Pub Date: May 8, 1998

ISBN: 0-385-32405-7

Page Count: 336

Publisher: Delacorte

Review Posted Online: May 20, 2010

Kirkus Reviews Issue: March 15, 1998

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The phrase “tour de force” could have been invented for this audacious novel.

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Four men who meet as college roommates move to New York and spend the next three decades gaining renown in their professions—as an architect, painter, actor and lawyer—and struggling with demons in their intertwined personal lives.

Yanagihara (The People in the Trees, 2013) takes the still-bold leap of writing about characters who don’t share her background; in addition to being male, JB is African-American, Malcolm has a black father and white mother, Willem is white, and “Jude’s race was undetermined”—deserted at birth, he was raised in a monastery and had an unspeakably traumatic childhood that’s revealed slowly over the course of the book. Two of them are gay, one straight and one bisexual. There isn’t a single significant female character, and for a long novel, there isn’t much plot. There aren’t even many markers of what’s happening in the outside world; Jude moves to a loft in SoHo as a young man, but we don’t see the neighborhood change from gritty artists’ enclave to glitzy tourist destination. What we get instead is an intensely interior look at the friends’ psyches and relationships, and it’s utterly enthralling. The four men think about work and creativity and success and failure; they cook for each other, compete with each other and jostle for each other’s affection. JB bases his entire artistic career on painting portraits of his friends, while Malcolm takes care of them by designing their apartments and houses. When Jude, as an adult, is adopted by his favorite Harvard law professor, his friends join him for Thanksgiving in Cambridge every year. And when Willem becomes a movie star, they all bask in his glow. Eventually, the tone darkens and the story narrows to focus on Jude as the pain of his past cuts deep into his carefully constructed life.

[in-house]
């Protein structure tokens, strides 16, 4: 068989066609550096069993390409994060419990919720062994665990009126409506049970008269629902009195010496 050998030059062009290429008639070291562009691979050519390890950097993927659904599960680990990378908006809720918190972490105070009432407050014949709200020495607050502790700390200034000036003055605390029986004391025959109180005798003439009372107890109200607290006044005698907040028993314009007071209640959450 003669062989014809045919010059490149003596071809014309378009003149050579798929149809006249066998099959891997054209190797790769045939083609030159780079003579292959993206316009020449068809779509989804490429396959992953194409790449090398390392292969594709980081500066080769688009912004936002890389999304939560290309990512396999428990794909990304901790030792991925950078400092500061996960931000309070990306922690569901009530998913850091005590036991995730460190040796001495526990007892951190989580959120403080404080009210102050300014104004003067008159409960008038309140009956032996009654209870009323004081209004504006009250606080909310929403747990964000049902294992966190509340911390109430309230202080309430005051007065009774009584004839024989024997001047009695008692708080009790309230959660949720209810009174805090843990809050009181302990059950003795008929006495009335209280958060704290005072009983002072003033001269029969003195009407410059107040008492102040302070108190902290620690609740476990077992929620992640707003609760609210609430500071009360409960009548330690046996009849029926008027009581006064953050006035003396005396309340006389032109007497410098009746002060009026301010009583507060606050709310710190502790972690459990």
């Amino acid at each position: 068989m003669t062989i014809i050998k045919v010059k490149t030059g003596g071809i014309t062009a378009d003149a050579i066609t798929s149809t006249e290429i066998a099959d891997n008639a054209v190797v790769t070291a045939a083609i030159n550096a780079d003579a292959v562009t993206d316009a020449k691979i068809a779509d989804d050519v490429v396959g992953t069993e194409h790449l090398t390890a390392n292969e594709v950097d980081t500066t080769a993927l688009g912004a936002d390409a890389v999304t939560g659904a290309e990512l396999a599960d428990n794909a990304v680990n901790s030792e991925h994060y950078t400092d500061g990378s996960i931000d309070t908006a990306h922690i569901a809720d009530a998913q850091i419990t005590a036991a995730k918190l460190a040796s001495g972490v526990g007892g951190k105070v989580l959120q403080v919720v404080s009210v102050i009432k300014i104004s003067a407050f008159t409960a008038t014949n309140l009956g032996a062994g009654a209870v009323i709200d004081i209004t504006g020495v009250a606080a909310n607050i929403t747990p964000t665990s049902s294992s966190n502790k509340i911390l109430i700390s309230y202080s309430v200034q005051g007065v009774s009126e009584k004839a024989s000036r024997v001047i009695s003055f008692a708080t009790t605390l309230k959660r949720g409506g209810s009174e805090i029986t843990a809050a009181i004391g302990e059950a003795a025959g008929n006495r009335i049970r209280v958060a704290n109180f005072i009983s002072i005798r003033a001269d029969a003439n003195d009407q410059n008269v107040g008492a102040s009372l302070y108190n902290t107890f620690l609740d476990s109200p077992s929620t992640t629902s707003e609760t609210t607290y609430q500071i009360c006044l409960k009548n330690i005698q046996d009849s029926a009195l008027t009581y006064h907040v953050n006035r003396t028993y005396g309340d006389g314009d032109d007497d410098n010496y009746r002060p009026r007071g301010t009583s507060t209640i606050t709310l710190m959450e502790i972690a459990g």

The phrase “tour de force” could have been invented for this audacious novel.

Pub Date: March 10, 2015

ISBN: 978-0-385-53925-8

Page Count: 720

Publisher: Doubleday

Review Posted Online: Dec. 22, 2014

Kirkus Reviews Issue: Jan. 1, 2015